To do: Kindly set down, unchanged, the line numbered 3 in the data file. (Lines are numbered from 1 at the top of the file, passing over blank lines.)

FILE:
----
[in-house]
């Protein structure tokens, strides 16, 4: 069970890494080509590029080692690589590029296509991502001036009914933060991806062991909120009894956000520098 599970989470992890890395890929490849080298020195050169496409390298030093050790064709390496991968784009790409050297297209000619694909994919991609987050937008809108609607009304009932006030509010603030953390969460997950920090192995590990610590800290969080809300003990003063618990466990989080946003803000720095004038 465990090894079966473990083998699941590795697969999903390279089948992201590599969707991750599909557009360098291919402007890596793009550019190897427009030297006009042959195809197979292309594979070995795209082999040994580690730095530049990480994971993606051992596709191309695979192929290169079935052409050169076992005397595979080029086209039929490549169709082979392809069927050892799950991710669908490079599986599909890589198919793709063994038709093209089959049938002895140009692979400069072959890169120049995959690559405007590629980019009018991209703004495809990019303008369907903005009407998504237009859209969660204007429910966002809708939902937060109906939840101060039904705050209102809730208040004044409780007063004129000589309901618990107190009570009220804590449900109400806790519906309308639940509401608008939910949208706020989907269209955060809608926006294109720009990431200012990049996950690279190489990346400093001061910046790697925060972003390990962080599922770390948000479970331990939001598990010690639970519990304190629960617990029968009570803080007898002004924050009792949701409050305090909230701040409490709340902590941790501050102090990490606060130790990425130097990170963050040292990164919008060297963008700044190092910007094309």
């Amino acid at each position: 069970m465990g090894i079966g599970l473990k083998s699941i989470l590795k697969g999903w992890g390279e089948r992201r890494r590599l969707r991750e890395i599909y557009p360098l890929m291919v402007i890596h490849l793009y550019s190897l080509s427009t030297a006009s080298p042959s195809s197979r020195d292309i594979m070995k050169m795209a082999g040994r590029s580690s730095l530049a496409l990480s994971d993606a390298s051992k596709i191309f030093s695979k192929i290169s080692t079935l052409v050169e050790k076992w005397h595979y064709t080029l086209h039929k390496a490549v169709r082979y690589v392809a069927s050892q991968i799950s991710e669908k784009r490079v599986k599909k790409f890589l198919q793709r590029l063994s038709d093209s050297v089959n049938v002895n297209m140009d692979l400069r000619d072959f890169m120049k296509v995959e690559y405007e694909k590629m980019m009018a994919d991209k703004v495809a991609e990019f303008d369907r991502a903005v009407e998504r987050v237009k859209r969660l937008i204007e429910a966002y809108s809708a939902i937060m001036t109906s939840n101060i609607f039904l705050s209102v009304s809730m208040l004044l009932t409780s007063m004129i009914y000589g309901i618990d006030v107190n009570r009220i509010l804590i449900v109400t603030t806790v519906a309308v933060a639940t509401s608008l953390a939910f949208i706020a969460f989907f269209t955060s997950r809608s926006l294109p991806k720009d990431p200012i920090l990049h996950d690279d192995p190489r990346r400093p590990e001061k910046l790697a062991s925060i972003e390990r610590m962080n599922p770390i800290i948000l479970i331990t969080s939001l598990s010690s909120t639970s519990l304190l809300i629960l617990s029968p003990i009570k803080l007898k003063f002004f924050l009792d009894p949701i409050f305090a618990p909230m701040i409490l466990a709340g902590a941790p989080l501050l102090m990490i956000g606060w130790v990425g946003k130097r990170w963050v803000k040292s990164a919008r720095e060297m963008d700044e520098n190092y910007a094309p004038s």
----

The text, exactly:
């Amino acid at each position: 069970m465990g090894i079966g599970l473990k083998s699941i989470l590795k697969g999903w992890g390279e089948r992201r890494r590599l969707r991750e890395i599909y557009p360098l890929m291919v402007i890596h490849l793009y550019s190897l080509s427009t030297a006009s080298p042959s195809s197979r020195d292309i594979m070995k050169m795209a082999g040994r590029s580690s730095l530049a496409l990480s994971d993606a390298s051992k596709i191309f030093s695979k192929i290169s080692t079935l052409v050169e050790k076992w005397h595979y064709t080029l086209h039929k390496a490549v169709r082979y690589v392809a069927s050892q991968i799950s991710e669908k784009r490079v599986k599909k790409f890589l198919q793709r590029l063994s038709d093209s050297v089959n049938v002895n297209m140009d692979l400069r000619d072959f890169m120049k296509v995959e690559y405007e694909k590629m980019m009018a994919d991209k703004v495809a991609e990019f303008d369907r991502a903005v009407e998504r987050v237009k859209r969660l937008i204007e429910a966002y809108s809708a939902i937060m001036t109906s939840n101060i609607f039904l705050s209102v009304s809730m208040l004044l009932t409780s007063m004129i009914y000589g309901i618990d006030v107190n009570r009220i509010l804590i449900v109400t603030t806790v519906a309308v933060a639940t509401s608008l953390a939910f949208i706020a969460f989907f269209t955060s997950r809608s926006l294109p991806k720009d990431p200012i920090l990049h996950d690279d192995p190489r990346r400093p590990e001061k910046l790697a062991s925060i972003e390990r610590m962080n599922p770390i800290i948000l479970i331990t969080s939001l598990s010690s909120t639970s519990l304190l809300i629960l617990s029968p003990i009570k803080l007898k003063f002004f924050l009792d009894p949701i409050f305090a618990p909230m701040i409490l466990a709340g902590a941790p989080l501050l102090m990490i956000g606060w130790v990425g946003k130097r990170w963050v803000k040292s990164a919008r720095e060297m963008d700044e520098n190092y910007a094309p004038s």